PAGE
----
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Photochem Photobiol. 2002 Feb;75(2):184-90.

The role of A2E in prevention or enhancement of light damage in human retinal pigment epithelial cells.

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  • 1Department of Natural Sciences, Fordham University, New York, NY 10023, USA.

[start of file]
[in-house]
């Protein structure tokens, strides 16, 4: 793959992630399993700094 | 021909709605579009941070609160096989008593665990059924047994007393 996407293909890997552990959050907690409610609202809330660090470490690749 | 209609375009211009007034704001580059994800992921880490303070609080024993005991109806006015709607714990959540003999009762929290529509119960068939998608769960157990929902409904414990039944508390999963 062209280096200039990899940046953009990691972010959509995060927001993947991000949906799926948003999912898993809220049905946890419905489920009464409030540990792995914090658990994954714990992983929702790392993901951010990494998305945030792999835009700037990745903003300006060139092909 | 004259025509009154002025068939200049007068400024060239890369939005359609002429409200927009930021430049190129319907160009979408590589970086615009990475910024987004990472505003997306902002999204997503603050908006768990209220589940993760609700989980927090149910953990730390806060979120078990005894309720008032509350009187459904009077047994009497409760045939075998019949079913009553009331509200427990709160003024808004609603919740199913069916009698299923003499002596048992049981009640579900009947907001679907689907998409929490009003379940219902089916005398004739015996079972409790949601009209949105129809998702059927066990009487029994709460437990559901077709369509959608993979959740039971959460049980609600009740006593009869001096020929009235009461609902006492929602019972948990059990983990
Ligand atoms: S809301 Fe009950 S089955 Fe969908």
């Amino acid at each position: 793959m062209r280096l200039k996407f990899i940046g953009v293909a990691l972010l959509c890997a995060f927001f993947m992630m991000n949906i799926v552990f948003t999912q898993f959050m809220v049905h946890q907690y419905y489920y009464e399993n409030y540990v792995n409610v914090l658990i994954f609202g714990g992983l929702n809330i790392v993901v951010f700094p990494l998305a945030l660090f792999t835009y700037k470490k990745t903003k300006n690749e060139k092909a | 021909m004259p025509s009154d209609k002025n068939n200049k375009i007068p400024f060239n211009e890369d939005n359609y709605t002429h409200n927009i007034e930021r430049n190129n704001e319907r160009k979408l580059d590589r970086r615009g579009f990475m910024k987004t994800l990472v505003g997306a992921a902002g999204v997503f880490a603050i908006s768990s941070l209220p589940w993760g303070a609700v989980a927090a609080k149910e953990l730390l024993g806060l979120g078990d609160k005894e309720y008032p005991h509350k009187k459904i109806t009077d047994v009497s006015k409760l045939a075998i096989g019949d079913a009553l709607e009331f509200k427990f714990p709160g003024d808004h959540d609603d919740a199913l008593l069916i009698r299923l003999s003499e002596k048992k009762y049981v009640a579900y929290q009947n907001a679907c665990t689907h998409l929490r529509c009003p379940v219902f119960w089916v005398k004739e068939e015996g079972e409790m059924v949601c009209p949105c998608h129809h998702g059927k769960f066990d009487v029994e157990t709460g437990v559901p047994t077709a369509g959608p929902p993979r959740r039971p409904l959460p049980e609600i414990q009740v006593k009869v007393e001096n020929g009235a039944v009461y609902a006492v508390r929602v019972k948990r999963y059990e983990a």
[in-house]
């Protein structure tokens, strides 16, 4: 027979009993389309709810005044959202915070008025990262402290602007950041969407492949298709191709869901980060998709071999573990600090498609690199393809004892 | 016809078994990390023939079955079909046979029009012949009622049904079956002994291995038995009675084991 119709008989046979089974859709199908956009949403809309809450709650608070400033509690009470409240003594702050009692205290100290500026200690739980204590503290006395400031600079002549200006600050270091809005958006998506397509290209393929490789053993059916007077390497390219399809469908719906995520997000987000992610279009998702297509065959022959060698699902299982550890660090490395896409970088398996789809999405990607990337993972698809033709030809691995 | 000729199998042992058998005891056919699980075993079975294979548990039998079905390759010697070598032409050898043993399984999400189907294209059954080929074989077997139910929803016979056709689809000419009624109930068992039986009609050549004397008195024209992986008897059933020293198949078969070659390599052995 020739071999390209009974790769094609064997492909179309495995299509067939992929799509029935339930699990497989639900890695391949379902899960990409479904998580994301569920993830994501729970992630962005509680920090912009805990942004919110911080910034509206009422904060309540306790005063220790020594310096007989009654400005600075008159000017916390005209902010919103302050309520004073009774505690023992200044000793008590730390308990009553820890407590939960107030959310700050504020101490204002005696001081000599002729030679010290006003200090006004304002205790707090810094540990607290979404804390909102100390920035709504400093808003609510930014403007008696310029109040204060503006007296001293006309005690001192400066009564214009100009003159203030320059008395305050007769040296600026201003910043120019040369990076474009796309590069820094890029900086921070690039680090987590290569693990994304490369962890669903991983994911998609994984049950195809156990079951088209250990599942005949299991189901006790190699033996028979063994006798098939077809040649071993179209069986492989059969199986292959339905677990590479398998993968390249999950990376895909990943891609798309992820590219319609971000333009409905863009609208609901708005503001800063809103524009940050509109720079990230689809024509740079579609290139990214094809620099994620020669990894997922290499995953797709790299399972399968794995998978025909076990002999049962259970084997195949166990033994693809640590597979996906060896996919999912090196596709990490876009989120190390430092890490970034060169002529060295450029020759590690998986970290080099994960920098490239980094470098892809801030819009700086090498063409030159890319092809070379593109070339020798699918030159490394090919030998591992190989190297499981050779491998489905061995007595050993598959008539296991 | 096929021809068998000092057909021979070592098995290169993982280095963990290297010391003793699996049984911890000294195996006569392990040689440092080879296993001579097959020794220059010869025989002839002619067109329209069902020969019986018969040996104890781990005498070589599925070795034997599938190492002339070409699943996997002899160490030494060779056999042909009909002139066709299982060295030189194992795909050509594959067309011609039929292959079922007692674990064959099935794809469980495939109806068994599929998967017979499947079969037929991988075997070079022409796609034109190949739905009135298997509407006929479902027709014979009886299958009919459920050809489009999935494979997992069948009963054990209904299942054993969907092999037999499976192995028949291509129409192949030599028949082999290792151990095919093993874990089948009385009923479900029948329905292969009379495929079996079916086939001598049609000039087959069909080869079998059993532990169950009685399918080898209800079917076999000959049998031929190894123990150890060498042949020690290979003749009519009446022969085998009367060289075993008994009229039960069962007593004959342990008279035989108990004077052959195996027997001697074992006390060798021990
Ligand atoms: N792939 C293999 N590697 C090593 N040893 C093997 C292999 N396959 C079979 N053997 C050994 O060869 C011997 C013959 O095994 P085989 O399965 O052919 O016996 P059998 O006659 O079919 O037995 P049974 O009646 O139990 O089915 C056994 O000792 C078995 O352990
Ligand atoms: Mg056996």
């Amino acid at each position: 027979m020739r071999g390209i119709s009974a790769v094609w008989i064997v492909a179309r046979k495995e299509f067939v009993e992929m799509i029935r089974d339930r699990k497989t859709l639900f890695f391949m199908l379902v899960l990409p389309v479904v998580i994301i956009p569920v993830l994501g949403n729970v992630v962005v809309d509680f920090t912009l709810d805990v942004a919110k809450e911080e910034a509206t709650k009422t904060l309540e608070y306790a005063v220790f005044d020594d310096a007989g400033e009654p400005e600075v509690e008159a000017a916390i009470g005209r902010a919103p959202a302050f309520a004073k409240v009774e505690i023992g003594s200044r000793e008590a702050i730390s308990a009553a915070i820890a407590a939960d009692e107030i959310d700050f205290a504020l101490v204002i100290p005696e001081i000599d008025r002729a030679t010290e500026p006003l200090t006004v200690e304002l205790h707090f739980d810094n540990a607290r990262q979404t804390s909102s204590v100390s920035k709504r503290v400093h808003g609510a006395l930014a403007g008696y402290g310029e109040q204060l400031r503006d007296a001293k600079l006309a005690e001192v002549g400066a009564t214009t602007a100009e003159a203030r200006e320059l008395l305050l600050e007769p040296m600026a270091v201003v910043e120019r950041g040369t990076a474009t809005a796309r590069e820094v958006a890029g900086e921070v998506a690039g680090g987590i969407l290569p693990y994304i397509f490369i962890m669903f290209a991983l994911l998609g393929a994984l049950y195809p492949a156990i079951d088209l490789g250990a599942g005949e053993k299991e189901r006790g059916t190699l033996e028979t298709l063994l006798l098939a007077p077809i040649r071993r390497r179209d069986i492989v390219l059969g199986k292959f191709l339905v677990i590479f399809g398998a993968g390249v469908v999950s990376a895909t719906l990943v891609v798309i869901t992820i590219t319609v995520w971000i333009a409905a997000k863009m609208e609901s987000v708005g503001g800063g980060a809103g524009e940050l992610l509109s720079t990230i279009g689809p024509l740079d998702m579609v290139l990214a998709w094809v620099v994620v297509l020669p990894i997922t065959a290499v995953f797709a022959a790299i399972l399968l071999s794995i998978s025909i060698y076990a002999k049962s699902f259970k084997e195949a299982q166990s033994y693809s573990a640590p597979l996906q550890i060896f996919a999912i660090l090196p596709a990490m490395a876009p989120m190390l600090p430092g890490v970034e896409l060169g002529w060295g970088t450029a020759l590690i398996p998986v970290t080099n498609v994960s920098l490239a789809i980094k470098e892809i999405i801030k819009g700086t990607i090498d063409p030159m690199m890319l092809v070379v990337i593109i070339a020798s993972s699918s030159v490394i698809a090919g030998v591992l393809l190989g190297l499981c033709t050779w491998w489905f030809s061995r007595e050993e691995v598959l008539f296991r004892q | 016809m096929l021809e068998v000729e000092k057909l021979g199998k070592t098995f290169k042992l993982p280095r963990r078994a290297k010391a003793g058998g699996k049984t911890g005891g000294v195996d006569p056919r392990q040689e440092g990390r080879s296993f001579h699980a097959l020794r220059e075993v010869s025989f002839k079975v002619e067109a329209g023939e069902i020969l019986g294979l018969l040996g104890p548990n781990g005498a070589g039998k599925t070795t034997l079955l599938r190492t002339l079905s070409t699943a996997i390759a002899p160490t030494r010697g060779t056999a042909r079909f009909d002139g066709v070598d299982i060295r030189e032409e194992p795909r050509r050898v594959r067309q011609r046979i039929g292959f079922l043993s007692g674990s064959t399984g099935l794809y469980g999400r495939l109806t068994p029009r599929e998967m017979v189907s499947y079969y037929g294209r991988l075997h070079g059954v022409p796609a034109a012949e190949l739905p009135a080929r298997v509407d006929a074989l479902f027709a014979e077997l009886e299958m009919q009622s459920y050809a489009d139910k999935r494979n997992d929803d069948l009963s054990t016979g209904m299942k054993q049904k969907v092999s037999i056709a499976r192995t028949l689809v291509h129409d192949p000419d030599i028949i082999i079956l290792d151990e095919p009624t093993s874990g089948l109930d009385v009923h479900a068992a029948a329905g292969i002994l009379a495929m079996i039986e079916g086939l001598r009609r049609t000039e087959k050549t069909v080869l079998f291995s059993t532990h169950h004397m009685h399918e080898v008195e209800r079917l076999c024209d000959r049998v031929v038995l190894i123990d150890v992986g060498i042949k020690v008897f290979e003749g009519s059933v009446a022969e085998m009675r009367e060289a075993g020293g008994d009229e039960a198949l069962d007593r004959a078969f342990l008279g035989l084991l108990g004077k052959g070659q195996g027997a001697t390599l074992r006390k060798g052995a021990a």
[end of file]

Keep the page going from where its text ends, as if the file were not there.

The process of sight (photostasis) produces, as a by-product, a chromophore called 2-[2,6-dimethyl-8-(2,6,6-trimethyl-1-cyclohexen-1-yl)-1E,3E, 5E,7E-octatetraenyl]-1-(2-hydroxyethyl)-4-[4-methyl-6-(2,6,6-trimethyl-1-cyclohexen-1-yl)-1E, 3E, 5E-hexatrienyl]-pyridinium (A2E), whose function in the eye has not been defined as yet. In youth and adulthood, A2E is removed from human retinal pigment epithelial (h-RPE) cells as it is made, and so it is present in very low concentrations, but with advanced age, it accumulates to concentrations reaching 20 microM. In the present study we have used photophysical techniques and in vitro cellular measurements to explore the role of A2E in h-RPE cells. We have found that A2E has both pro- and antioxidant properties. It generated singlet oxygen (phiso = 0.004) much less efficiently than its precursor trans-retinal (phiso = 0.24). It also quenched singlet oxygen at a rate (10(8) M(-1) s(-1)) equivalent to two other endogenous quenchers of reactive oxygen species in the eye: alpha-tocopherol (vitamin E) and ascorbic acid (vitamin C). The endogenous singlet oxygen quencher lutein, whose quenching rate is two orders of magnitude greater than that of A2E, completely prevented light damage in vitro, suggesting that singlet oxygen does indeed play a role in light-induced damage to aged human retinas. We have used multiphoton confocal microscopy and the comet assay to measure the toxic, phototoxic and protective capacity of A2E in h-RPE cells. At 1-5 microM, A2E protected these cells from UV-induced breaks in DNA; at 20 microM, A2E no longer exerted this protective effect. These results imply that the role of A2E is not simple and may change over the course of a lifetime. A2E itself may play a protective role in the young eye but a toxic role in older eyes.

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